- Take the pulse of the group and deal with specific issues that affect the physical and emotional heath of individuals and of the group as a whole. The dynamics of the group will greatly influence what each member gets from the trip. Provide times and opportunities to talk over problems and issues. Include opportunities for worship at appropriate times as well.
- Be the key focal point between the group and local tour guides or leaders. The group leader is the one to make decisions about changes after consultation with the group and/or local leaders. If each person tries to make changes for the group, confusion will result.
- Often people who have been in the area before have personal agendas they wish to follow. Since you are the leader, you should be informed as soon as possible about alternate arrangements of individuals and keep others informed as well.
- If you are having speakers address the group or making visits at offices or agencies, appoint someone to introduce speakers and thank them at each place. You don't have to do it all. The honorarium or donation to the agency can be given in an envelope as part of the "thank you" along with a small gift. These people have gone out of the way to see your group, often over and beyond their own daily jobs. When members of the group should be dressed up or where special clothes should be worn for a visit (for example, clericals for the clergy), inform them the day before.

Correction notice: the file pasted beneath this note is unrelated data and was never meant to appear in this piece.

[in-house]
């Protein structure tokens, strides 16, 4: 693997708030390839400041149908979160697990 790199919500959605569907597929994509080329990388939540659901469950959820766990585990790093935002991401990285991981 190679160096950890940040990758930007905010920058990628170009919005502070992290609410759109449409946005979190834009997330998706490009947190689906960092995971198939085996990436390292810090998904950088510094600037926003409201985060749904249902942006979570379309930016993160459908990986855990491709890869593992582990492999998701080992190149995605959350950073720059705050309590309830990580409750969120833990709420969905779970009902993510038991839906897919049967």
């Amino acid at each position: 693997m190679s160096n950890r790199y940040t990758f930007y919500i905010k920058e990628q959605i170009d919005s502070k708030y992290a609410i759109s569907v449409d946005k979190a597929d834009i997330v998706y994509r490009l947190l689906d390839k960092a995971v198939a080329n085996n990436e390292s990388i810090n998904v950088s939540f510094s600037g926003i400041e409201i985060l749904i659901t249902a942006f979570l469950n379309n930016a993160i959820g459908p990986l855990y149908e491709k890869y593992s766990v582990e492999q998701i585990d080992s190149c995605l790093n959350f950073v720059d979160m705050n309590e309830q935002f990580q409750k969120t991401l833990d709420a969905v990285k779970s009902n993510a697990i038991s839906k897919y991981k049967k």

- Hospitality is very important in the Palestinian culture. When a speaker arrives, always offer a hot or cold drink. Invite them to join the group for dinner, if appropriate. When you arrive at an agency, you will be offered drinks and your group should take time to enjoy the hospitality before expecting any tours or explanations.
- Sometimes, the use of numerous cameras may be offensive. Work with the group to appoint one or two members to photograph on these occasions. Sometimes no cameras are allowed, for instance at checkpoints or army installations. The group needs to be informed clearly and warned that their own camera and film as well as the camera and film of other members of the group may be in jeopardy. If you are with a local person, you may jeopardize them as well.
- The leader is responsible for group finances during the trip, in cooperation with any tour guide you are working with. Do not ask local persons to pay for their own meals or other expenses while they are with your group, unless arrangements have been made in advance. Pay your bills before leaving the country.
- Provide time on the last day for a summing up, celebrating, or debriefing, to help bring closure to the experience. Thank any local group or person who has facilitated the trip and invite special resource people to your final celebration.
- Help the members of your group with security at the airport in any way that you can. It can be a daunting experience for those unused to travel in this area.
After the Trip
- The best way to debrief is to plan a stop on the way home outside of the Middle East. Even if you do that, plan a get-together at least two weeks later to evaluate the experience, to share impressions and reflections on the trip and to share photographs.
- Give each person a copy of Follow up after you return home and Suggestions for Being a Good Speaker that are found on another part of this website and let the group talk about any ways they might want to engage in action as a group.